Is Europe in decline, confused, or just changed its methods?

Depending on how you shake it, the answer to all three parts could be “yes.”

The online version of the German paper Der Spiegel published an interview Friday with Walter Laqueur, a historian of Europe. At 92, he predates the Second World War, the division of Europe in half, and the rise of European integration and the eventual political and monetary union. With all this perspective, he has grown increasingly pessimistic about the future of the continent.

His central thesis is that Europe lacks the resources and willpower to project power globally, and have the kind of economic and military influence that the United States or China pursue. Staying on the sidelines, nevertheless, does not make you immune to the actions of others. As Howard Zinn titled his autobiography, You Can’t Be Neutral on a Moving Train. Laqueur responds to the idea that the current state of affairs is low-risk, musing:

I’m not so sure about that. Only time will tell. The Europeans haven’t quite understood that trying to stay out of the fray offers no protection against the consequences of global policy. Retreat offers no security against the consequences. Perhaps exaggerated caution is sometimes appropriate, but inaction can also prove to be disastrous.

Let it not be assumed that the United States has a superior foreign policy. If one believes that America is in decline, the human and economic cost of global military vigilance would be a key reason to think so. To use non-military influence, a state must have some amount of moral capital. But the credibility, for instance, of France is strained after their actions before and during the Rwandan Genocide- professor Howard Adelman found the military support (PDF, p. 6-10) for the Rwandan government leading up to the genocide to be “open” and “blatant.” Western inaction on Darfur creates a similar skepticism towards Europe being the go-to power bloc for countries and their conflicts.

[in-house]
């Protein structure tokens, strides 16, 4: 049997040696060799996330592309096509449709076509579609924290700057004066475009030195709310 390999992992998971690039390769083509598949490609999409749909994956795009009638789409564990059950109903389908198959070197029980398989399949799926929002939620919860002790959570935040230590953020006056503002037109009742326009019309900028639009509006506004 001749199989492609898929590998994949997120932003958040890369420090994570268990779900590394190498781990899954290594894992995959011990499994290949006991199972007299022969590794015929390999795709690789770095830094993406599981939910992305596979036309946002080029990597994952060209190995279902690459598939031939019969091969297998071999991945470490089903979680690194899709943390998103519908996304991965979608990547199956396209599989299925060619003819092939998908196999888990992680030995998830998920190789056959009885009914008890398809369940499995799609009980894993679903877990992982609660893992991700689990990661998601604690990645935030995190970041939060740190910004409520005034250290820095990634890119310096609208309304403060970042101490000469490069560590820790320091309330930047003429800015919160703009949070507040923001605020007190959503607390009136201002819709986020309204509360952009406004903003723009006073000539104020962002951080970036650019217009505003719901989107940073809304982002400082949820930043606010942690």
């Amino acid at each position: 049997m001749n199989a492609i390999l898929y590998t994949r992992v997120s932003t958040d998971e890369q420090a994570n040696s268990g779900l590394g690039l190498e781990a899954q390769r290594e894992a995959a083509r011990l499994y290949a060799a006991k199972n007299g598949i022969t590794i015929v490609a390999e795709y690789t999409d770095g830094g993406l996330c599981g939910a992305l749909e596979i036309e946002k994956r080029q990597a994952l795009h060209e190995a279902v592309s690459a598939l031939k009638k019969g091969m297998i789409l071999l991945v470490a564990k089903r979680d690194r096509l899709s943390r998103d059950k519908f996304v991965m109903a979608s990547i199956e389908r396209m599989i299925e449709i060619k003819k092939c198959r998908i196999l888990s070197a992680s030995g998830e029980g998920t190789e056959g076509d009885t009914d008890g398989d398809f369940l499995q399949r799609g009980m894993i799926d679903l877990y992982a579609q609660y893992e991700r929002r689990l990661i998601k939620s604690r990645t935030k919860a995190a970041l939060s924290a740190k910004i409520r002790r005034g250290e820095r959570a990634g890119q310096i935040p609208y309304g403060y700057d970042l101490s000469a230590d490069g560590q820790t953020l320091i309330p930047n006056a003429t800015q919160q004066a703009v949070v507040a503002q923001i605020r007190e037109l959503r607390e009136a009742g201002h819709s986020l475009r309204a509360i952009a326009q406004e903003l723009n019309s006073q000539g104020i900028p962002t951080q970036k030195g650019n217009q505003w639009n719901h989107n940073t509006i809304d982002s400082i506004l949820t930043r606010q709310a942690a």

Another question raised is that whether the wealth of Europe, and its comparatively advanced welfare states, removes incentive to be a global leader. Laqueur poses “Has material prosperity created a timid society…?” Two things quickly come into play here. Firstly, whether the large-scale debt crisis is changing any kind of timid behavior that may exist, and secondly whether wealthy countries are more able to assist and influence other countries.

Maslow’s Hierarchy of Needs (credit: Wikipedia)

As you learn in introductory psychology, Abraham Maslow proposed a “Hierarchy of Needs”- proposing that humans meet certain needs before progressing to less urgent needs. The fact that this pyramid inverted is also a theory shows that it is far from established canon- but nation-states may act like individuals in their priorities. A question to ask is whether wealth makes a nation more open or more reclusive on the world stage.

During these crisis years, several EU countries seem weeks away from total collapse- and unemployment is as bad or worse than America during the 1933 trough of the Great Depression. Thus the questions of where Europe is going in the mid-to-long term is very much in the background. When this crisis is staunched, what will European states do with their money and willpower? Is Europe committed to further integration, or have certain weak points scattered the consensus?

I don’t know if Laqueur is correct in his insights. Since he’s almost seventy years older than me, I have far less information to go on. It seems that what he laments in Europe is its loss of imperial ambitions. The portion of the world that was a colony of one power or another into the 20th century would be cautious of such a turn in attitude. But the trajectory of Europe will be of interest throughout the 21st century, even if the EU as a whole recedes behind new players in Asia, Africa, and South America.

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